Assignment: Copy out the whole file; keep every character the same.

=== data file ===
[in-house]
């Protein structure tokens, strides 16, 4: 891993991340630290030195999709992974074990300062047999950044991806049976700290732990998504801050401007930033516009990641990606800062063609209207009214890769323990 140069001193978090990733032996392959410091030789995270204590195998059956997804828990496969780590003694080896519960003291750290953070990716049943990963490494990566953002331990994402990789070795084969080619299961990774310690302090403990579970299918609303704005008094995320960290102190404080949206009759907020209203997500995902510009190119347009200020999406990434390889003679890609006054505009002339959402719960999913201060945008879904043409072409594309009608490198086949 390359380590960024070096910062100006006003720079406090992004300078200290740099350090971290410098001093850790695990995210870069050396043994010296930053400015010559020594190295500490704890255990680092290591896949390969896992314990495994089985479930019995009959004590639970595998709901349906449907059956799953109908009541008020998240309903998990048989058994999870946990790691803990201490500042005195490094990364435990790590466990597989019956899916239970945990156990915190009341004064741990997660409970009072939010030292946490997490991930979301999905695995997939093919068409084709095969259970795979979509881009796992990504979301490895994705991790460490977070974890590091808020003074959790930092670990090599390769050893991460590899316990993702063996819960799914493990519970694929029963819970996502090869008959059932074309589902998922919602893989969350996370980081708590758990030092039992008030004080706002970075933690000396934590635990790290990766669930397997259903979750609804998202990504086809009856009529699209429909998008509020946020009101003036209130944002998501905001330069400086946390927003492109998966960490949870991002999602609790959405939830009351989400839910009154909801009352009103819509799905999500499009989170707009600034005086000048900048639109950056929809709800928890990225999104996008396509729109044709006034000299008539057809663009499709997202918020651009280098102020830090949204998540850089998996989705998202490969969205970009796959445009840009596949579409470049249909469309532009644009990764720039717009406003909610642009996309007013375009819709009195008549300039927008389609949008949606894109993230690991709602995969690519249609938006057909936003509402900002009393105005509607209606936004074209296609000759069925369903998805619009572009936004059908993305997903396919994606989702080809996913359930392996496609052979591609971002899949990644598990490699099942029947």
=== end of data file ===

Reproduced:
[in-house]
């Protein structure tokens, strides 16, 4: 891993991340630290030195999709992974074990300062047999950044991806049976700290732990998504801050401007930033516009990641990606800062063609209207009214890769323990 140069001193978090990733032996392959410091030789995270204590195998059956997804828990496969780590003694080896519960003291750290953070990716049943990963490494990566953002331990994402990789070795084969080619299961990774310690302090403990579970299918609303704005008094995320960290102190404080949206009759907020209203997500995902510009190119347009200020999406990434390889003679890609006054505009002339959402719960999913201060945008879904043409072409594309009608490198086949 390359380590960024070096910062100006006003720079406090992004300078200290740099350090971290410098001093850790695990995210870069050396043994010296930053400015010559020594190295500490704890255990680092290591896949390969896992314990495994089985479930019995009959004590639970595998709901349906449907059956799953109908009541008020998240309903998990048989058994999870946990790691803990201490500042005195490094990364435990790590466990597989019956899916239970945990156990915190009341004064741990997660409970009072939010030292946490997490991930979301999905695995997939093919068409084709095969259970795979979509881009796992990504979301490895994705991790460490977070974890590091808020003074959790930092670990090599390769050893991460590899316990993702063996819960799914493990519970694929029963819970996502090869008959059932074309589902998922919602893989969350996370980081708590758990030092039992008030004080706002970075933690000396934590635990790290990766669930397997259903979750609804998202990504086809009856009529699209429909998008509020946020009101003036209130944002998501905001330069400086946390927003492109998966960490949870991002999602609790959405939830009351989400839910009154909801009352009103819509799905999500499009989170707009600034005086000048900048639109950056929809709800928890990225999104996008396509729109044709006034000299008539057809663009499709997202918020651009280098102020830090949204998540850089998996989705998202490969969205970009796959445009840009596949579409470049249909469309532009644009990764720039717009406003909610642009996309007013375009819709009195008549300039927008389609949008949606894109993230690991709602995969690519249609938006057909936003509402900002009393105005509607209606936004074209296609000759069925369903998805619009572009936004059908993305997903396919994606989702080809996913359930392996496609052979591609971002899949990644598990490699099942029947």